Two Decades Of Florida Family Law Experience

Setting Up Temporary Child Support in Your Florida Divorce

On Behalf of | Feb 6, 2018 | Child Custody, Family Law

For any Florida divorce involving two parents who share children together, child custody agreements will be established, followed, and enforced once the divorce finalizes. Accompanying most any child custody agreement, there will be a child support order, which describes a certain amount to be paid by the noncustodial parent to the other each month.

What is a Temporary Child Support Order?

Temporary child support orders are issued during the divorce process to ensure that children’s needs are still met during the divorce. They remain in place until a permanent child support order is put in place by the final divorce decree.

Using Temporary Child Support to Stay Afloat

It is crucial for a custodial parent going through a divorce to consider temporary child support. Temporary child support will only last a finite amount of time. Although, the more common conclusion to a temporary child support is its replacement by a permanent order as part of a finalized divorce.

When considering a temporary child support order, the sooner you act, the better. Indeed, if you know you are going to be the primary caretaker of your children during your divorce, you should request temporary child support during your initial divorce filing. Florida courts are generally responsive to such requests, as judges must always rule in the best interests of children. Not allowing temporary child support could be directly detrimental to a child’s wellbeing.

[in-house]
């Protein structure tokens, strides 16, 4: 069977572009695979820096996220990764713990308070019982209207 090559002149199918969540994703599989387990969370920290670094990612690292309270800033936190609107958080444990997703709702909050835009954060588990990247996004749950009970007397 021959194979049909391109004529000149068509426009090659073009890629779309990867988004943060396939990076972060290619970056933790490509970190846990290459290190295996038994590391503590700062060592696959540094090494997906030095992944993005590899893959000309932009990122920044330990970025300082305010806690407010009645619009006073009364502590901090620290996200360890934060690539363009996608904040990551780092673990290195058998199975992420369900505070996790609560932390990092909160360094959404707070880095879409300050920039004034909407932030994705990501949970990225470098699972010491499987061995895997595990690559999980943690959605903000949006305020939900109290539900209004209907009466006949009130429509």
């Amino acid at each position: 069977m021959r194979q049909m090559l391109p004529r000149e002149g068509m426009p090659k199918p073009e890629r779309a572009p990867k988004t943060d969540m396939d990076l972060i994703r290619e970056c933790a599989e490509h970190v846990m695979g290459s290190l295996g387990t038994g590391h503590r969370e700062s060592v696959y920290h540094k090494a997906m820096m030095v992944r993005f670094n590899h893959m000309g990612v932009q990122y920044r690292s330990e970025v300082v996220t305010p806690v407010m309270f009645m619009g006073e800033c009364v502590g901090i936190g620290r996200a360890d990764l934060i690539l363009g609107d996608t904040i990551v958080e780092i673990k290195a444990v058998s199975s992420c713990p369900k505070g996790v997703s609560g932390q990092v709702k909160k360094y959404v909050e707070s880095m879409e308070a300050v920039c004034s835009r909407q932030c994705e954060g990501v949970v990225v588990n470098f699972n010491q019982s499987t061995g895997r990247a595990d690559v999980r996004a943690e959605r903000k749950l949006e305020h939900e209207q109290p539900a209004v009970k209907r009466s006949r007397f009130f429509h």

Calculating Temporary Child Support

What do you need to know in order to set up temporary child support for your Florida divorce? You should begin with your own income, proven through pay stubs from as far back as you can find. You will also need to know the income of your soon-to-be ex-spouse. Childcare and health insurance expenses will also be highly important, so collecting related records is key. If your spouse is not acting cooperatively, you should let your Florida divorce attorney know so you can discuss legal options to correct the situation.

Do you need legal support for your divorce and child support orders? Contact Ami L. DiLorenzo, P.A. and our Ocala family lawyers today. We have 15+ years of total legal experience and a reputation for being honest and straightforward with our clients as their cases develop. Go ahead and call (352) 437-2200 at any time to ask for a consultation – we make ourselves available to clients 24/7 for their convenience.